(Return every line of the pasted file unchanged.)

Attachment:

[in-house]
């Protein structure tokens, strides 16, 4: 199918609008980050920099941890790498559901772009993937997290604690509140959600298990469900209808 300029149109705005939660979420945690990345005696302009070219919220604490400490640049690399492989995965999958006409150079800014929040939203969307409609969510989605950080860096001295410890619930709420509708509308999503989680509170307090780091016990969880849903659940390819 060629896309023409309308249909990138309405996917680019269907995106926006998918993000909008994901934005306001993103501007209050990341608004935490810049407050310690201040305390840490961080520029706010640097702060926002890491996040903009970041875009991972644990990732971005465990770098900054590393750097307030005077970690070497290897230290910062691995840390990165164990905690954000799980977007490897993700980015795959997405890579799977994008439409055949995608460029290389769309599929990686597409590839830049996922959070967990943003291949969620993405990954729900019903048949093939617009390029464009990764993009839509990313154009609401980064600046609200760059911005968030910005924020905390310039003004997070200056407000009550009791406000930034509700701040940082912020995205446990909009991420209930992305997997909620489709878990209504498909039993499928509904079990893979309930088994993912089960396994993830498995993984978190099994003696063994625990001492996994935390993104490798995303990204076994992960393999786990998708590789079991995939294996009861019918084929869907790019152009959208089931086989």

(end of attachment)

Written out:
[in-house]
């Protein structure tokens, strides 16, 4: 199918609008980050920099941890790498559901772009993937997290604690509140959600298990469900209808 300029149109705005939660979420945690990345005696302009070219919220604490400490640049690399492989995965999958006409150079800014929040939203969307409609969510989605950080860096001295410890619930709420509708509308999503989680509170307090780091016990969880849903659940390819 060629896309023409309308249909990138309405996917680019269907995106926006998918993000909008994901934005306001993103501007209050990341608004935490810049407050310690201040305390840490961080520029706010640097702060926002890491996040903009970041875009991972644990990732971005465990770098900054590393750097307030005077970690070497290897230290910062691995840390990165164990905690954000799980977007490897993700980015795959997405890579799977994008439409055949995608460029290389769309599929990686597409590839830049996922959070967990943003291949969620993405990954729900019903048949093939617009390029464009990764993009839509990313154009609401980064600046609200760059911005968030910005924020905390310039003004997070200056407000009550009791406000930034509700701040940082912020995205446990909009991420209930992305997997909620489709878990209504498909039993499928509904079990893979309930088994993912089960396994993830498995993984978190099994003696063994625990001492996994935390993104490798995303990204076994992960393999786990998708590789079991995939294996009861019918084929869907790019152009959208089931086989």